Need expat info for China?
In an introduction to the Chinese economy, it is unfortunately impossible to give an overview of all regions and boomtowns. However, we’d like to introduce several cities that are of particular interest as expat destinations.
Beijing is an obvious choice for potential expatriates who are planning to move to China for work. The Chinese capital is one of the country’s four autonomous municipalities: they have the same administrative status as entire provinces and are directly subordinate to the national government. (The other three are Shanghai, Tianjin, and Chongqing in southwestern China.)
Out of a total 31 provinces, Beijing is #13 on a list according to their respective GDP in 2013, right after Shanghai. In that year, Beijing’s economy grew by 7.7% and created a regional GDP of 314 billion USD.
More than three-quarters of Beijing’s GDP are due to the strong tertiary sector. Services, especially in the fields of finance and insurance, real estate, wholesale and retail, research and development, as well as education, dominate the city’s post-industrial economy.
The manufacturing sector is still responsible for a fifth of the local GDP, but this share has been declining steadily. Some industries, such as steel production, have been relocated outside the metropolitan area in order to combat air pollution. Nonetheless, such industries as automotive engineering, aerospace, semi-conductors, food-processing, and the pharmaceutical sector continue to play an important role.
The contribution of agriculture is, however, negligible. And while lots of large state-controlled enterprises and the public sector offer plenty of employment opportunities in Beijing, this doesn’t necessarily apply to expats. Foreign nationals in Beijing should rather look into embassies, cultural organizations, foreign media, international schools, and language teaching.
Shanghai is an even more important expat destination than Beijing. The GDP of this 24-million megalopolis surpasses also that of Beijing Municipality. Since the 1990s, the city has undergone an intense economic redevelopment. It is now among the fastest-developing cities in the world.
Just like in Beijing, the primary sector barely makes a contribution to the urban economy. However, Shanghai’s manufacturing industry still accounts for 37% of its GDP.
The local industries are currently in a restructuring phase: the focus is shifting from low value-added manufacturing to more high-tech industries (e.g. computers and communication equipment, electrical machinery). But traditional heavy industries like steelmaking and ship-building remain part of Shanghai’s industrial landscape.
Above all, the city is famous for being the commercial and financial hub of mainland China. Seat of the Shanghai Stock Exchange, it has a firm place on the Global Financial Centres Index. It also forms the largest consumer market on the Chinese mainland, and its retail sector is booming.
Shipping and logistics in this transport hub, which also harbors the world’s busiest container port, contribute to its flourishing economy, and tourism – especially aimed at business travelers – is another major income source.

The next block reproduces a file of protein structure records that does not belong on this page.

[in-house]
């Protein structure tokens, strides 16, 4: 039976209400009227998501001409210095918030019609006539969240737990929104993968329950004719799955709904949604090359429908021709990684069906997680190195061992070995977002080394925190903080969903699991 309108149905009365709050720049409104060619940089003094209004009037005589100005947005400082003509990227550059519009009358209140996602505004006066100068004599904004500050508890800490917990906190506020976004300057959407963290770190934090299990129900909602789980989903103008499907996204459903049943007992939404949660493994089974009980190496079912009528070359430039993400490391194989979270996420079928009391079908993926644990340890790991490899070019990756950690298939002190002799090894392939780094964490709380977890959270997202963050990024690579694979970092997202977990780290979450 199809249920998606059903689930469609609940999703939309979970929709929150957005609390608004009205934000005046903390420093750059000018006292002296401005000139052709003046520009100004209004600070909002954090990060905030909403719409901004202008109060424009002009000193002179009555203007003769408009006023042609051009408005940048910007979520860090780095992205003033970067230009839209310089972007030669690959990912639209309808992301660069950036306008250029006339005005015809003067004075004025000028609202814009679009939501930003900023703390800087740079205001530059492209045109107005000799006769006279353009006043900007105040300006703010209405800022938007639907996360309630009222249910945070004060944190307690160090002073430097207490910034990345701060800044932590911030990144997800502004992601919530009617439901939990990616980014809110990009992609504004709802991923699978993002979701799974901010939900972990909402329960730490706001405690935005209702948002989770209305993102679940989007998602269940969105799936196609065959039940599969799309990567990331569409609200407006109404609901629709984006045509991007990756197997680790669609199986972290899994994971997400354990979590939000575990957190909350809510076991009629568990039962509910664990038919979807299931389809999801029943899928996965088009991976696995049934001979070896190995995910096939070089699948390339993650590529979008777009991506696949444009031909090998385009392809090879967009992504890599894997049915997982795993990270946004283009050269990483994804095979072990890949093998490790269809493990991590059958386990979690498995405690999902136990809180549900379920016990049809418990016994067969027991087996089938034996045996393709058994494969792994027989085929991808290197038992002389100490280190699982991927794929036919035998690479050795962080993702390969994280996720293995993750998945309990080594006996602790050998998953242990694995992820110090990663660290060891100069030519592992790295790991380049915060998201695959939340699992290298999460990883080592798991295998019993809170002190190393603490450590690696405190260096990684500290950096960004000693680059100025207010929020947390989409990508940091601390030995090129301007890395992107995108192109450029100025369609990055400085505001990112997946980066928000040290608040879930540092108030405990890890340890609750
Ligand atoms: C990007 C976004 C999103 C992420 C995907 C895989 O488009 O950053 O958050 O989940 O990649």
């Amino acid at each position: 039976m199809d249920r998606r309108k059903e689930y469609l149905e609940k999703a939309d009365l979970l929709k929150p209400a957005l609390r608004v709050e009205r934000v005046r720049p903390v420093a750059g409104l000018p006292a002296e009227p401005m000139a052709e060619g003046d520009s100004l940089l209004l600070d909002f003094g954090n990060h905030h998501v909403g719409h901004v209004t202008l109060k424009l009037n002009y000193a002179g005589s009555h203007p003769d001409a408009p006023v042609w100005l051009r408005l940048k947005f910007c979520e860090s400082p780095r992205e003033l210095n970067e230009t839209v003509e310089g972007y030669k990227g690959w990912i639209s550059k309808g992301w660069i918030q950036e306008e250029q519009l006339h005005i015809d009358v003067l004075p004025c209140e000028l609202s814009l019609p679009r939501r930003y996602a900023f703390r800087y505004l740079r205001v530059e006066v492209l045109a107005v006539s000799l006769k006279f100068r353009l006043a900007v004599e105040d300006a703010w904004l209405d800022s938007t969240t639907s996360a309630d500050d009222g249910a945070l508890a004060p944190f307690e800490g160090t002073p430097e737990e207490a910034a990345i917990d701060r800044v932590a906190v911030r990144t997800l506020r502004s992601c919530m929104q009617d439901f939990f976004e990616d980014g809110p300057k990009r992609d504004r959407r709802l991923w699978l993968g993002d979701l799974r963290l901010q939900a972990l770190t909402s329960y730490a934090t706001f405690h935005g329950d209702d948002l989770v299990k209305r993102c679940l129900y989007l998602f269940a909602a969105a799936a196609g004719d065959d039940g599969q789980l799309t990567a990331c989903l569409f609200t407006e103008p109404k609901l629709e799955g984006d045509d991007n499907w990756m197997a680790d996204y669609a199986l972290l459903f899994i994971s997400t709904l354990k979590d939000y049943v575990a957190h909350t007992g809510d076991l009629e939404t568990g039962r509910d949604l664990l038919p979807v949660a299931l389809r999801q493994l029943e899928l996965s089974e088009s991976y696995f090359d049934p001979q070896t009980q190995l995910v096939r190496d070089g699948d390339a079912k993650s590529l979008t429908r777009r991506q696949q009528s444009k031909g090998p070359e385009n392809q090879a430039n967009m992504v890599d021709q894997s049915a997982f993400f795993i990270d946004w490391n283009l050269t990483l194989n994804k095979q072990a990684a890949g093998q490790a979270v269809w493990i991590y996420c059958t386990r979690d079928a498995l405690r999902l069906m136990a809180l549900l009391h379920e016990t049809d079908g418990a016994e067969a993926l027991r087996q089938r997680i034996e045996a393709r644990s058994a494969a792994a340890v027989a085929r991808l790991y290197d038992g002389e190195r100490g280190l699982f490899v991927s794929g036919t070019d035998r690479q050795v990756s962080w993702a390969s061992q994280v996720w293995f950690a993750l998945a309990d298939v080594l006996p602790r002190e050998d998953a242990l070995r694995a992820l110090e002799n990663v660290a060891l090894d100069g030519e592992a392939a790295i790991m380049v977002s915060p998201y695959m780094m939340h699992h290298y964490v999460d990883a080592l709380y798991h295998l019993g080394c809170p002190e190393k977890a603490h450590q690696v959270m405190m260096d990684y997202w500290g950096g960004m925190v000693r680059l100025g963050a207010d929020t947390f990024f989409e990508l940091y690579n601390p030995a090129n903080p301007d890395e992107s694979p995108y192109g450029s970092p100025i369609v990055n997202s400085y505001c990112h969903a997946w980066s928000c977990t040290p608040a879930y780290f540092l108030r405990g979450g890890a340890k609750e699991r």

By establishing the large Shanghai Free Trade Zone in 2013, the municipal government hopes to gain even more foreign investment for a city that’s already home to numerous foreign-invested enterprises. Unsurprisingly, Shanghai continues to attract a rising number of expatriates.
The Pearl River Delta
The lion’s share of China’s GDP comes from one single province, though: Guangdong, especially the Pearl River Delta on the South China Sea coast. Guangdong Province is the largest economy in mainland China, with a GDP bigger than that of many sovereign nations.
The region houses several populous cities: Shenzhen, Guangzhou, and Foshan are the wealthiest places, while the rural hinterland is far less prosperous.
The manufacturing industry accounts for about 50% of Guangdong’s total GDP, particularly light industries that produce cheap consumer goods for the domestic market and the export trade (e.g. clothing, electrical appliances). But the ICT sector, producers of electronic equipment, metalworking, and the petrochemical industry are firmly established in Pearl River Delta, too.
Due to the proximity of Hong Kong, the province benefits from capital investment and technology transfer from the Special Administrative Region. The Pearl River Delta also attracts plenty of investors from abroad, especially from Taiwan, Japan, and South Korea.
Guangzhou and Shenzhen
Expats are most likely to settle in either Guangzhou, the provincial capital of Guangdong, or in Shenzhen, one of China’s first and most successful Special Economic Zones. When it comes to manufacturing, the automotive sector and the petrochemical industry are going strong in Guangzhou. Shenzhen is mostly known for its high-tech companies and start-up scene.
In the service industry, trade plays a significant role for both, with their bustling container ports and excellent transport connections. Guangzhou also organizes the annual Canton Fair, aka China Import and Export Fair, the country’s largest trade fair. Shenzhen, however, is a key location for China’s financial sector as it houses the Shenzhen Stock Exchange.
We do our best to keep this article up to date. However, we cannot guarantee that the information provided is always current or complete.